Does this work with laptops, too, or just phones?
That’s also more complicated. First of all, it’s hard to imagine a laptop fitting into a toilet. But, the same thing is true. All those devices I’m familiar with, you can’t easily get to the battery. So the trick is you want to get it as dry you can as fast as you can. The best way to do that is to blow air in a concentrated way.
Anybody who’s dropped their iPhone in a toilet and put it in a bowl of rice is wasting their time, though?
If that’s the first thing they’re doing, they’re wasting their time, yeah. It’s not going to help. First thing to do is get the battery out, get the phone open, blow the air over it to dry it as much as you can, and if there’s moisture left, sit it in rice overnight.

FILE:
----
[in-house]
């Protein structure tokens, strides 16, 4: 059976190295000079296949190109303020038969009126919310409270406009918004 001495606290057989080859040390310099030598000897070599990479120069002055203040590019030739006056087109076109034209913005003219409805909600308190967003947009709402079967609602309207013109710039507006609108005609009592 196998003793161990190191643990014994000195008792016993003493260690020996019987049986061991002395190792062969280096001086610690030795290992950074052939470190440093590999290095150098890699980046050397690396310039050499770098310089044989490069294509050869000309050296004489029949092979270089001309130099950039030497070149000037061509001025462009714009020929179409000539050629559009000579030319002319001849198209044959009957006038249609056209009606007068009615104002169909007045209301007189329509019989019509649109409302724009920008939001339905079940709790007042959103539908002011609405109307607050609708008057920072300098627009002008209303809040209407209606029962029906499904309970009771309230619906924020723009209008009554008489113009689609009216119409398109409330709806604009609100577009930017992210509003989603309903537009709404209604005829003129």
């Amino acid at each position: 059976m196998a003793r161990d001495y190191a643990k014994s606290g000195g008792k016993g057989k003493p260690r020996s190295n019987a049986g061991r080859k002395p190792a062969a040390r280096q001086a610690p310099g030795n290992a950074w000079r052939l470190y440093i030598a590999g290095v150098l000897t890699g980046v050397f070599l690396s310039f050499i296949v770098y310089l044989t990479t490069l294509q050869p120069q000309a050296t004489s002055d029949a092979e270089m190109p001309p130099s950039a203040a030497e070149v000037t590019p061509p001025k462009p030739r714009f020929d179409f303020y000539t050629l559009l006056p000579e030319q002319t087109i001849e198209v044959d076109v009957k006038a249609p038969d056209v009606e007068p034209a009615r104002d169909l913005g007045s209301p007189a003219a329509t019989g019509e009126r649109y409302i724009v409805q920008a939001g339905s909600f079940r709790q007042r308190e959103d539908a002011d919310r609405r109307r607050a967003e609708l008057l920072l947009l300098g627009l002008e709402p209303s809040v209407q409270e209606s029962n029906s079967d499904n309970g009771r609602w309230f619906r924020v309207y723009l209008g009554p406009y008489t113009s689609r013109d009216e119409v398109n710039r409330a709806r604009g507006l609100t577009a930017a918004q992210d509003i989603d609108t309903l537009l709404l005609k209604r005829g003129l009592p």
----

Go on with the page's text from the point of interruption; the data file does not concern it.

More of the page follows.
Maybe the takeaway is that this was more effective back in the days when you could take apart a phone?
That’s correct …
The other thing to note is that most warranties are voided the moment it touches the water because they have water sensors inside the phone that change color permanently as soon as the phone gets wet. So, that would void the warranty and you don’t’ have to worry about voiding the warranty by taking it apart -- because it’s already voided.
Any other little-known facts or pieces of advice?
Well, they do sell waterproof phones. Samsung makes a phone called the Sport, which you can throw in a swimming pool or take with you in the ocean and it won’t be damaged. It’s waterproof.